Cytochrome P450 2E1 is the principal catalyst of human oxidative halothane metabolism in vitro.J Pharmacol Exp Ther. 1997 Apr; 281(1):400-11.JP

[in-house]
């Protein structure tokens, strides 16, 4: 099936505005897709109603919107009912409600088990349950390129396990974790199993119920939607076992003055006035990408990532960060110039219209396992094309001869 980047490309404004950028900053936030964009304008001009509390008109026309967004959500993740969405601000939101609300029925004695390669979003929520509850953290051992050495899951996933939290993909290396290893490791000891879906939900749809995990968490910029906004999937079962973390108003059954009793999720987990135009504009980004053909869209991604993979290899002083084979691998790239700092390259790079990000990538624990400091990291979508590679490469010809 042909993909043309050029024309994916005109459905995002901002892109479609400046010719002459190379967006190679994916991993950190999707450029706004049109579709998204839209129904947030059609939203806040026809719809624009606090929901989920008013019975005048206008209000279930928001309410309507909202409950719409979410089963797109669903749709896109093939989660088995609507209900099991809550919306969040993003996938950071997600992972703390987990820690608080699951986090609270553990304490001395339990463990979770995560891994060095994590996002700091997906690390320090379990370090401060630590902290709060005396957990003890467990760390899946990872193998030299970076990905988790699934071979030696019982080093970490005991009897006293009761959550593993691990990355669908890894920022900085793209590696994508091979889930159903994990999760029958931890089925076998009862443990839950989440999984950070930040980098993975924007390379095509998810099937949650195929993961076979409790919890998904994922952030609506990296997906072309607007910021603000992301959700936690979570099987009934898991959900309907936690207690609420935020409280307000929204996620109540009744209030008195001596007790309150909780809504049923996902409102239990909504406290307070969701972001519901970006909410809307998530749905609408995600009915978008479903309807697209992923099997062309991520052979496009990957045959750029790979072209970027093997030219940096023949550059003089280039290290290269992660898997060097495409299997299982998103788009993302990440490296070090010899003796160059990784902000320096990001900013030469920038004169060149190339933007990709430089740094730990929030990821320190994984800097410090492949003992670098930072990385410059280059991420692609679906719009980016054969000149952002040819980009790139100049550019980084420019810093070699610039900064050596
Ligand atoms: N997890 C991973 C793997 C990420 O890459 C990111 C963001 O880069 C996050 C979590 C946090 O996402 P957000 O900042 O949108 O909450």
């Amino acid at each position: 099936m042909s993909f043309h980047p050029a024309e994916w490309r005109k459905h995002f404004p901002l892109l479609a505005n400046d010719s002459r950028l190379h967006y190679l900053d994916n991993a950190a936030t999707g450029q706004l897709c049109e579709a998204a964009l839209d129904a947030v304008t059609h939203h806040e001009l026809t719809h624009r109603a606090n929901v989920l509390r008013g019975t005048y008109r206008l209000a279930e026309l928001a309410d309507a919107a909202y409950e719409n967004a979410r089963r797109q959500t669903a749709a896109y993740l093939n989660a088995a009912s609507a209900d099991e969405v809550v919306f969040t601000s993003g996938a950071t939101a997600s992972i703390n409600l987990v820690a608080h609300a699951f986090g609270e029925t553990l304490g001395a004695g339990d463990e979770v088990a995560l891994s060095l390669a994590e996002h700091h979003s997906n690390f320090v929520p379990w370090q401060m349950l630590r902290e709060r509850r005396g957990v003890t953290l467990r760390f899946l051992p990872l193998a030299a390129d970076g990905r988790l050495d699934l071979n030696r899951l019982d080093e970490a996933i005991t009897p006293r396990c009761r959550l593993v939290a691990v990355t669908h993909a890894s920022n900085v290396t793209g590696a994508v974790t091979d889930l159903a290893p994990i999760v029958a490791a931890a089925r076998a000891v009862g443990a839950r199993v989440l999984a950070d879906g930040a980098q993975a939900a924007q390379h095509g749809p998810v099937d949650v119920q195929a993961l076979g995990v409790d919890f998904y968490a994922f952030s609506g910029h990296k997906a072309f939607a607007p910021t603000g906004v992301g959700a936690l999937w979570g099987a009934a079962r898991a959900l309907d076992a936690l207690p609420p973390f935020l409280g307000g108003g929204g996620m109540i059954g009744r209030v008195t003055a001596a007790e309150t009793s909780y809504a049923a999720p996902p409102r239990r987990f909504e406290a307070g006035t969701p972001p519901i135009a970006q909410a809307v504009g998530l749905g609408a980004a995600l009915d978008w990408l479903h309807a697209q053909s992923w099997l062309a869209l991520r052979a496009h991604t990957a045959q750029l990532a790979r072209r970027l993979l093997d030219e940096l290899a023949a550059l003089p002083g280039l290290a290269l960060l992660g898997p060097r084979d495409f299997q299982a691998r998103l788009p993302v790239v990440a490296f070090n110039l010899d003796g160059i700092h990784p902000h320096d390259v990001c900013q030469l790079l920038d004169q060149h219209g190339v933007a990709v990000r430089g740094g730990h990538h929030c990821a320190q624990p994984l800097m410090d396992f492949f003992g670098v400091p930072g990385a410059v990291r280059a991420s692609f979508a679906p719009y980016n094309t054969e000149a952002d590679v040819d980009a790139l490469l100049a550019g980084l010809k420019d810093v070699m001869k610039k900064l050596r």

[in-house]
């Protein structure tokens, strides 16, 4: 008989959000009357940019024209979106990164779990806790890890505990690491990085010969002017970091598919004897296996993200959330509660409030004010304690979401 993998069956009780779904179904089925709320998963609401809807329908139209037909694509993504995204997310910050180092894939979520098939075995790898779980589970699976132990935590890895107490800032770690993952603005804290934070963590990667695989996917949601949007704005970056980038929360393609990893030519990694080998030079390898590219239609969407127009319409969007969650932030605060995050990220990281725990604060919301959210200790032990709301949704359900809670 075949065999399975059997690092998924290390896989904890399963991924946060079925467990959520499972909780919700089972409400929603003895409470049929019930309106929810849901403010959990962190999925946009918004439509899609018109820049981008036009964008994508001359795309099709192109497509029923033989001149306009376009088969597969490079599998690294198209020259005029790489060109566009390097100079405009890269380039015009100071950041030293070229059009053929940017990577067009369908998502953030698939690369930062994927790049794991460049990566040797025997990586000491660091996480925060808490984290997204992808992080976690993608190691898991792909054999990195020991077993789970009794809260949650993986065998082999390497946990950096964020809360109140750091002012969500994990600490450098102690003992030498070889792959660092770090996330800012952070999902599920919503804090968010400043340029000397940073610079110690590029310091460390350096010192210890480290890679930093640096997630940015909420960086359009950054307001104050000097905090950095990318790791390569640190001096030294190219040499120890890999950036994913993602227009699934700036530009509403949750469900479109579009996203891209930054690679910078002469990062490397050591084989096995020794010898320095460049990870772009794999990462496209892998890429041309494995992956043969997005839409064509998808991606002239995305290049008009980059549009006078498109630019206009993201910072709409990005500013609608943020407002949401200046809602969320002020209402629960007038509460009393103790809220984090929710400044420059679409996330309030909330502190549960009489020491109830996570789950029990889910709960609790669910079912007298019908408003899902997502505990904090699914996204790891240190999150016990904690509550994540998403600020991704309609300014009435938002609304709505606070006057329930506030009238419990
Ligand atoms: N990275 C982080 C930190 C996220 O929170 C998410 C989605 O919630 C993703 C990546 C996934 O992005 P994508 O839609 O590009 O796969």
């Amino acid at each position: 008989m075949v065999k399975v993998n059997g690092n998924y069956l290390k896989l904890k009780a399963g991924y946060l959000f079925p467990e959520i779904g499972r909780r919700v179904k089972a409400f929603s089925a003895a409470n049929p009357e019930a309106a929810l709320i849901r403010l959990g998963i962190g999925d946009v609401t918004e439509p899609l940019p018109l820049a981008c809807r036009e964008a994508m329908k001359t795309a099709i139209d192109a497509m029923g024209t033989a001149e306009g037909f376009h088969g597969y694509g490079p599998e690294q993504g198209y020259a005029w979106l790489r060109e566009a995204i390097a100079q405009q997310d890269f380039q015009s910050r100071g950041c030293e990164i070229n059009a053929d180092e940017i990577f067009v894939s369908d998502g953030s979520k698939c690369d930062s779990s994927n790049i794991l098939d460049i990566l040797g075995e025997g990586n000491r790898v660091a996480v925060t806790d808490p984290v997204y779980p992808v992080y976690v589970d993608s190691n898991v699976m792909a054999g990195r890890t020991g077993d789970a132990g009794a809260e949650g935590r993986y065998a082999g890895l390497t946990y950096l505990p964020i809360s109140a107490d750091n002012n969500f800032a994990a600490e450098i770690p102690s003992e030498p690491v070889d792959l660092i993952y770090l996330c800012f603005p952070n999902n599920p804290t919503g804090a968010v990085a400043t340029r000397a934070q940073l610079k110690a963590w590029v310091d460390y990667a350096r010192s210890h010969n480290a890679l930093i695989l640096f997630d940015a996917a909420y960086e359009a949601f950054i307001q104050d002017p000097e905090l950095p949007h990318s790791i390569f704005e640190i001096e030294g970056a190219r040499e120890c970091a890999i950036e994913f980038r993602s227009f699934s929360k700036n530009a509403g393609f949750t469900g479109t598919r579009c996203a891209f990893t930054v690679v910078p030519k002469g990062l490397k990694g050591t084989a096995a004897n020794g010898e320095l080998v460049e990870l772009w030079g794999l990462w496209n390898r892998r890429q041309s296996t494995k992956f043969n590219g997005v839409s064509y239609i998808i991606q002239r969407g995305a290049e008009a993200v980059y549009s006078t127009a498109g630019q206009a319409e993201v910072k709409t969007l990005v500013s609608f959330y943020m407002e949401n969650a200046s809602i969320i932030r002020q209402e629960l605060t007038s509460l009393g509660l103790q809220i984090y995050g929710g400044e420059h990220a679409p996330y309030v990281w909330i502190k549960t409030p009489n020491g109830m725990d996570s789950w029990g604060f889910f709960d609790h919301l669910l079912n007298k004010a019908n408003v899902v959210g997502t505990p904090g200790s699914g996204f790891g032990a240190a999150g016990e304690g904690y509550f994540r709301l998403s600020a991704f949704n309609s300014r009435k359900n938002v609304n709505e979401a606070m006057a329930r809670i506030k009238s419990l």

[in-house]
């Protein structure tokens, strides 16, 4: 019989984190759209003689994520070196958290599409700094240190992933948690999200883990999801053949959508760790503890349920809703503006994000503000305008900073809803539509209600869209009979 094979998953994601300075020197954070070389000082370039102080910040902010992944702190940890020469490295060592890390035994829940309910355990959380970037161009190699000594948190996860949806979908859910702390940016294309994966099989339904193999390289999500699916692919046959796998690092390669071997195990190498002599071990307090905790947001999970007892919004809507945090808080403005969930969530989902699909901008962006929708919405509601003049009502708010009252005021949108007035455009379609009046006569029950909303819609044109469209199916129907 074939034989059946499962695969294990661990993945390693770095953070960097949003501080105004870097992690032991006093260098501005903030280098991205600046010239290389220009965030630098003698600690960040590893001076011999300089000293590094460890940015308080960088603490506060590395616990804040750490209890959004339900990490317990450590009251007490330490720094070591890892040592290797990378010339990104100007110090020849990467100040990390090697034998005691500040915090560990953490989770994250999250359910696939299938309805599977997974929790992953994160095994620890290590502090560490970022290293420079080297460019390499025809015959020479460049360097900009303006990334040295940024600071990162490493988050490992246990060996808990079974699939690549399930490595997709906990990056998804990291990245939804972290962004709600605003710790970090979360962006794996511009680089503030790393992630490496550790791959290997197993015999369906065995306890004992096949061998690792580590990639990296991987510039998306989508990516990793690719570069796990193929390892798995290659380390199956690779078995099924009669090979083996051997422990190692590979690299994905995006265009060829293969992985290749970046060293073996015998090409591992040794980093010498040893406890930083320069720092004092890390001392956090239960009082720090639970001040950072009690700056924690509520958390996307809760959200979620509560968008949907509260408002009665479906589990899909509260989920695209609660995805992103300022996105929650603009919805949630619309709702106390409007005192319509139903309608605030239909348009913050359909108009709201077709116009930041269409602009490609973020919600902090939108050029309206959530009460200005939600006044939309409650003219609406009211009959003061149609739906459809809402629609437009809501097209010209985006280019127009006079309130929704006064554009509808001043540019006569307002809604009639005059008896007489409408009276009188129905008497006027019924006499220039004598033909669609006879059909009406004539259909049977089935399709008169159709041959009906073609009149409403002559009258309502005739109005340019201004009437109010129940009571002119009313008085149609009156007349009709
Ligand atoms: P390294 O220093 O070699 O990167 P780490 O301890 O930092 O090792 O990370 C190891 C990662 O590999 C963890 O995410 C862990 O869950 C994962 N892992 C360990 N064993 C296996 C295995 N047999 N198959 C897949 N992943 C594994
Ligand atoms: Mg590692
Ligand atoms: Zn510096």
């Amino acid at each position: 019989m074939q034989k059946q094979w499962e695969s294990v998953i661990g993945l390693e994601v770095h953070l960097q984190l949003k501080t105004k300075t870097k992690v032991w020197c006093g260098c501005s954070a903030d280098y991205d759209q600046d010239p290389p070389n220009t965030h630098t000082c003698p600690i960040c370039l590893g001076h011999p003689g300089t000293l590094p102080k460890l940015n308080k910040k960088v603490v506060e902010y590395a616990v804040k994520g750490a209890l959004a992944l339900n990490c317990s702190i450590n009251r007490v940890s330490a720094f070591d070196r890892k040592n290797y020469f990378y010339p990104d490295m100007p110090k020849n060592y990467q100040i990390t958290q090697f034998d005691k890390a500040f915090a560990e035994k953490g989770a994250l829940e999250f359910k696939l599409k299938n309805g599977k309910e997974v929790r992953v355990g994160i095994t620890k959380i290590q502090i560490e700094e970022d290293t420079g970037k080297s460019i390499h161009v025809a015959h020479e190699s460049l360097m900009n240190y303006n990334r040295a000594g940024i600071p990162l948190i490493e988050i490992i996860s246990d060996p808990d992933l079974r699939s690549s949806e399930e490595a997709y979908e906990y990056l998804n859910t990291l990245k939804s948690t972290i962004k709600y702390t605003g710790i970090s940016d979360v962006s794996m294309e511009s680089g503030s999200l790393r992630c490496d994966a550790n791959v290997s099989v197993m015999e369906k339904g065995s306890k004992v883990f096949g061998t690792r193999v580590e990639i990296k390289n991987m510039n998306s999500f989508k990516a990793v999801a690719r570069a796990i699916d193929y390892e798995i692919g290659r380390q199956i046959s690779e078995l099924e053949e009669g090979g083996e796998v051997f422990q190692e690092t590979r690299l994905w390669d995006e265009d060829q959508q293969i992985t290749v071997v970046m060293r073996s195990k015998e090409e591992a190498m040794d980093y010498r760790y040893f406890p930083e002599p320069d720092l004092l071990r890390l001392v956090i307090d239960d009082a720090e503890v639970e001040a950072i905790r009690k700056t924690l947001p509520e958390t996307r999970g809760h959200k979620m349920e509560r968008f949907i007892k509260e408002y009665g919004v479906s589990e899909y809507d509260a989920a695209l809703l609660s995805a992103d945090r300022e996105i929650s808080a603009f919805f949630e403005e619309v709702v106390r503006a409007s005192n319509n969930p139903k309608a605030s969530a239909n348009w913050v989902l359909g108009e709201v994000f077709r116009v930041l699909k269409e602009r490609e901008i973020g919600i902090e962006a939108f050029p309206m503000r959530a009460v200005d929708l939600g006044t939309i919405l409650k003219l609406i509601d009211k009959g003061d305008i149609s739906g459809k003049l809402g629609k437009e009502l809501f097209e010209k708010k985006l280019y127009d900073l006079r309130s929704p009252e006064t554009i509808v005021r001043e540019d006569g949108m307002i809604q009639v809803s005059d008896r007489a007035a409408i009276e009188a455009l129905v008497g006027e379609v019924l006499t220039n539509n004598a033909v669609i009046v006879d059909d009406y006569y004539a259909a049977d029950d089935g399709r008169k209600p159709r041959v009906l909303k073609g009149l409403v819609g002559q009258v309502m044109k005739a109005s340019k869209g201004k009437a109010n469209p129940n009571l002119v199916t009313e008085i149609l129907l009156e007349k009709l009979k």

The volatile anesthetic halothane undergoes substantial biotransformation generating metabolites that mediate hepatotoxicity. Aerobically, halothane undergoes cytochrome P450-catalyzed oxidation to trifluoroacetic acid (TFA), bromide and a reactive intermediate that can acetylate liver proteins. These protein neo-antigens stimulate an immune reaction that mediates severe hepatic necrosis ("halothane hepatitis"). This investigation identified the human P450 isoform(s) that catalyze oxidative halothane metabolism. Halothane oxidation by human liver microsomes was assessed by TFA and bromide formation. Eadie-Hofstee plots of TFA and bromide formation were both nonlinear, suggesting the participation of multiple P450s. Microsomal TFA and bromide formation were inhibited 45 to 66% and 21 to 26%, respectively, by the P450 2A6 inhibitors 8-methoxypsoralen and coumarin, 84 to 90% by the P450 2E1 inhibitor 4-methylpyrazole and 55% by diethyldithiocarbamate, an inhibitor of both P450 2A6 and 2E1. Selective inhibitors of P450s 1A, 2B6, 2C9/10, 2D6 and 3A4 did not affect halothane oxidation. At saturating halothane concentrations (2.4 vol%) only cDNA-expressed P450 2A6 and 2B6 catalyzed significant rates of TFA and bromide formation, and P450 2E1 catalyzed comparatively minimal oxidation. Conversely, at subsaturating halothane concentrations (0.30 vol%), metabolism by P450 2E1 exceeded that by P450 2A6. Among a panel of human liver microsomes, there were significant linear correlations between halothane oxidation and P450 2A6 activity and protein content at saturating halothane concentrations (2.4 vol%), and a significant correlation between metabolite formation and P450 2E1 activity (but not P450 2A6 activity) at subsaturating concentrations (0.12 vol%). These experiments suggested P450 2A6 and 2E1 as the predominant catalysts at saturating and subsaturating halothane concentrations, respectively. Further kinetic analysis using cDNA-expressed P450 and liver microsomes clearly demonstrated that P450 2E1 is the high affinity/low capacity isoform (Km = 0.030-0.053 vol%) and P450 2A6 is the low affinity/high capacity isoform (Km = 0.77-1.2 vol%). Evidence was also obtained for substrate inhibition of P450 2E1. The in vitro clearance estimates (Vmax/Km) for microsomal P450 2E1 (4.3-5.7 ml/min/g) were substantially greater than those for microsomal P450 2A6 (0.12-0.21). These clearances, as well as rates of apparent halothane oxidation predicted from kinetic parameters in conjunction with plasma halothane concentrations measured during clinical anesthesia in humans, demonstrated that both P450 2E1 and P450 2A6 participate in human halothane metabolism, and that P450 2E1 is the predominant catalytic isoform.